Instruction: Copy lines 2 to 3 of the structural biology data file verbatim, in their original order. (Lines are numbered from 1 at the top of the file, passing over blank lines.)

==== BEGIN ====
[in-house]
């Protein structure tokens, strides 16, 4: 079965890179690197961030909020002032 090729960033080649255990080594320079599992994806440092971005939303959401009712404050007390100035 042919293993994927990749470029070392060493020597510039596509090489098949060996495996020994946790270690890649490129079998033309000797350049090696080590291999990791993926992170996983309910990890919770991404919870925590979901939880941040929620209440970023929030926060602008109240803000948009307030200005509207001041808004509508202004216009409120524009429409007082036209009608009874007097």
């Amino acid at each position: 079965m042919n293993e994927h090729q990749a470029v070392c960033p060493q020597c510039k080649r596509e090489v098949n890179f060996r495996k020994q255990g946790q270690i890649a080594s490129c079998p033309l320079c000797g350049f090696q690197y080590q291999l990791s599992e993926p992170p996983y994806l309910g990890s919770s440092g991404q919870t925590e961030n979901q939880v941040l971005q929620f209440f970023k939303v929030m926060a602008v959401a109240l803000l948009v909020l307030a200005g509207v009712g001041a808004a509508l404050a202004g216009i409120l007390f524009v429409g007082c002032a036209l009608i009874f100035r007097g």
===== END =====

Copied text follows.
């Protein structure tokens, strides 16, 4: 079965890179690197961030909020002032 090729960033080649255990080594320079599992994806440092971005939303959401009712404050007390100035 042919293993994927990749470029070392060493020597510039596509090489098949060996495996020994946790270690890649490129079998033309000797350049090696080590291999990791993926992170996983309910990890919770991404919870925590979901939880941040929620209440970023929030926060602008109240803000948009307030200005509207001041808004509508202004216009409120524009429409007082036209009608009874007097």
């Amino acid at each position: 079965m042919n293993e994927h090729q990749a470029v070392c960033p060493q020597c510039k080649r596509e090489v098949n890179f060996r495996k020994q255990g946790q270690i890649a080594s490129c079998p033309l320079c000797g350049f090696q690197y080590q291999l990791s599992e993926p992170p996983y994806l309910g990890s919770s440092g991404q919870t925590e961030n979901q939880v941040l971005q929620f209440f970023k939303v929030m926060a602008v959401a109240l803000l948009v909020l307030a200005g509207v009712g001041a808004a509508l404050a202004g216009i409120l007390f524009v429409g007082c002032a036209l009608i009874f100035r007097g």